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The Global Brief with Bianca Nobilo

Migration Crises Across Globe; America's Drug Epidemic; Colombia Abortion Ruling. Aired 5-5:30p ET

Aired November 18, 2021 - 17:00   ET



BIANCA NOBILO, CNN HOST: Hello, and welcome. This is THE GLOBAL BRIEF. I'm Bianca Nobilo in London.

Tonight, from the U.S./Mexico border to the Belarusian Polish border, migration is front and center across the globe right now. We look at root

causes of displacement.

Then, COVID-19's impact on global drug use. America suffering its overdose numbers while the U.N. cites an uptick in drug use worldwide.

And Colombia's top court is set to rule on decriminalizing abortion. The impact that decision could have in the region and beyond.

The global migration crises are playing out in new and devastating ways before our eyes every day, with international security priorities and human

rights obligations often colliding.

Tackling displacement is at the forefront of a critical summit that's happening right now between Canada, Mexico, and the U.S. Those countries

leaders are together at the White House for the first time in five years. One U.S. official says President Joe Biden is hoping to address the root

causes of mass displacement like climate change and lack of jobs.

Earlier, Mr. Biden met individually with both, Canadian Prime Minister Justin Trudeau, and the Mexican president, Andres Manuel Lopez Obrador.

The topics of focus are wide-ranging with the pandemic, trade, and national security also on the agenda. President Biden is hoping to find a broader

regional solution to migration, and not just focus on the southern border with Mexico. But that border is a visible flash point in the global

migration crisis.

CNN's Matt Rivers has reported extensively about the issue and why people from South America are coming north and he joins me now from Mexico City.

Matt, thanks for joining the program.

It sounds like the president and his counterparts are going to be speaking in pretty broad brush strokes when it comes to migration. How substantive

could we expect the outcome of this to be? Do you think it's going to change anything in terms of the border crisis?

MATT RIVERS, CNN CORRESPONDENT: Well, I think it would depend on what your definition of substantive is, but I do think, Bianca, there is no doubt

about is Mexico has a lot of leverage when it comes to the United States of America. I think, traditionally, you're looking at a relationship between

these two countries where the United States has all the leverage over Mexico frankly speaking. I mean, you talk about the economic powerhouse

that is the United States, how much Mexico's economy relies on that relationship. It's really been the U.S. with all the leverage.

But now, you see kind of an interesting thing playing out with Mexico having to do so much immigration enforcement on the United States' behalf.

I mean, you have the National Guard here in Mexico, which has been assigned to really enforce immigration law here, and it's essentially acting as a

second border patrol for the United States. And Washington knows that. There's no question about it.

Also, Mexico City knows that, and that is the message that I think President Lopez Obrador from Mexico is going to be saying to the United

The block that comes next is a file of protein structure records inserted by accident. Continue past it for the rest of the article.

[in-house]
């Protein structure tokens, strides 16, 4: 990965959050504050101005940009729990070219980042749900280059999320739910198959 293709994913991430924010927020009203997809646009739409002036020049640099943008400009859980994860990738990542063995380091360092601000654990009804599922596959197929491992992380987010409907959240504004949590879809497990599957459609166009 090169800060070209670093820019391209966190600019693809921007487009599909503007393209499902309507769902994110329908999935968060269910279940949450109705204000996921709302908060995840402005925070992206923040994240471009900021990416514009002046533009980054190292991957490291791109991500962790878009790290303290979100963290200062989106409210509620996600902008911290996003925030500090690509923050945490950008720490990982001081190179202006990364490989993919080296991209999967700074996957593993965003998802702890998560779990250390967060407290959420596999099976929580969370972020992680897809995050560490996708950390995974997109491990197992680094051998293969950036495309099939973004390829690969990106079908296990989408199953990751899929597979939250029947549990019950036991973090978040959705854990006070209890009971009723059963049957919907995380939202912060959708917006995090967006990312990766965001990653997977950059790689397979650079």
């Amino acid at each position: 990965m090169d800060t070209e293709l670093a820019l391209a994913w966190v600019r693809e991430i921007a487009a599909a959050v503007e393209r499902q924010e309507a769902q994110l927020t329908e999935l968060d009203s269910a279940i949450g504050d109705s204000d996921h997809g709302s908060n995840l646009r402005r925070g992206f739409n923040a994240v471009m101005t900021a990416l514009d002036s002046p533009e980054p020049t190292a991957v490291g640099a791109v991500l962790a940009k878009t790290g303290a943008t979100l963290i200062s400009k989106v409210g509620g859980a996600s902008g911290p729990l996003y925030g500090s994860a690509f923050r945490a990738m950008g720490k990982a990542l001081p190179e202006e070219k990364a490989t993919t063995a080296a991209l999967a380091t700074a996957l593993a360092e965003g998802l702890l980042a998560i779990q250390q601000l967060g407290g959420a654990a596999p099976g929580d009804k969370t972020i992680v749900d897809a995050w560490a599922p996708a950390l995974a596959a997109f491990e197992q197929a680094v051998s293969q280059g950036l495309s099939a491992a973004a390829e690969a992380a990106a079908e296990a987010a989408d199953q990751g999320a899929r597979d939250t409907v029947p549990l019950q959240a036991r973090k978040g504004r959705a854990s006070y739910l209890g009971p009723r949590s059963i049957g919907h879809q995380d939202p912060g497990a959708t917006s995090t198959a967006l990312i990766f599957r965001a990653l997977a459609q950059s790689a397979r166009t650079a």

States. When it comes to cooperating on this issue, I think both sides realize, look, this is not an issue that only exists on the U.S./Mexico

border. You're talking about issues that go well beyond that. Why are people from Haiti, from Cuba, going all the way through South America,

coming up through Central, arriving at the U.S. border? Why are so many people from Guatemala, and Nicaragua, and El Salvador, from the first place

going to the United States?

Solving the migration crisis is not going to happen at the U.S. border. It's not going to happen in Washington, D.C. today. But what you will see

perhaps is this conversation center around, well, how much is Mexico willing to slow the flow of migrants to the U.S. border? Because it's a

political crisis for the Biden administration. It's an ongoing humanitarian crisis on the Southern border.

But there's only so much these two men can do. If you want to solve this problem in a substantive way, if you don't want people to come to the

United States seeking better lives, then you need to give people reasons to stay in the countries where they're coming from in the first place. That's

not what they can solve in Washington. But what will be fascinating to see is how much Mexico was willing cooperate with the Biden administration when

it comes to immigration enforcement and trying to slow the number of migrants making their way to the United States, stopping them here in

Mexico, or even down in Guatemala before they can make their way to the southern border.

NOBILO: Let's see what they do, especially as they have a lot of leverage now as you're saying.

Matt Rivers in Mexico City, thank you.


To a CNN exclusive now. Belarus's foreign minister is reputing claims the country orchestrated the crisis on its border with Poland. In the past few

hours, Belarusian authorities have cleared the makeshift camps where thousand of migrants were huddled in desperate condition for days. They

have been taken to a nearby warehouse being used as a processing center.

G-7 leaders are accusing Minsk of aggression and exploitation. But Belarus' foreign minister exclusively told CNN that is not true.


VLADIMIR MAKEI, BELARUSIAN FOREIGN MINISTER: Yes, we have heard a lot of accusations towards Belarus, saying that we have orchestrated these crisis,

we have invited people to our country, et cetera, et cetera. This is -- this is a false assessment of the situation.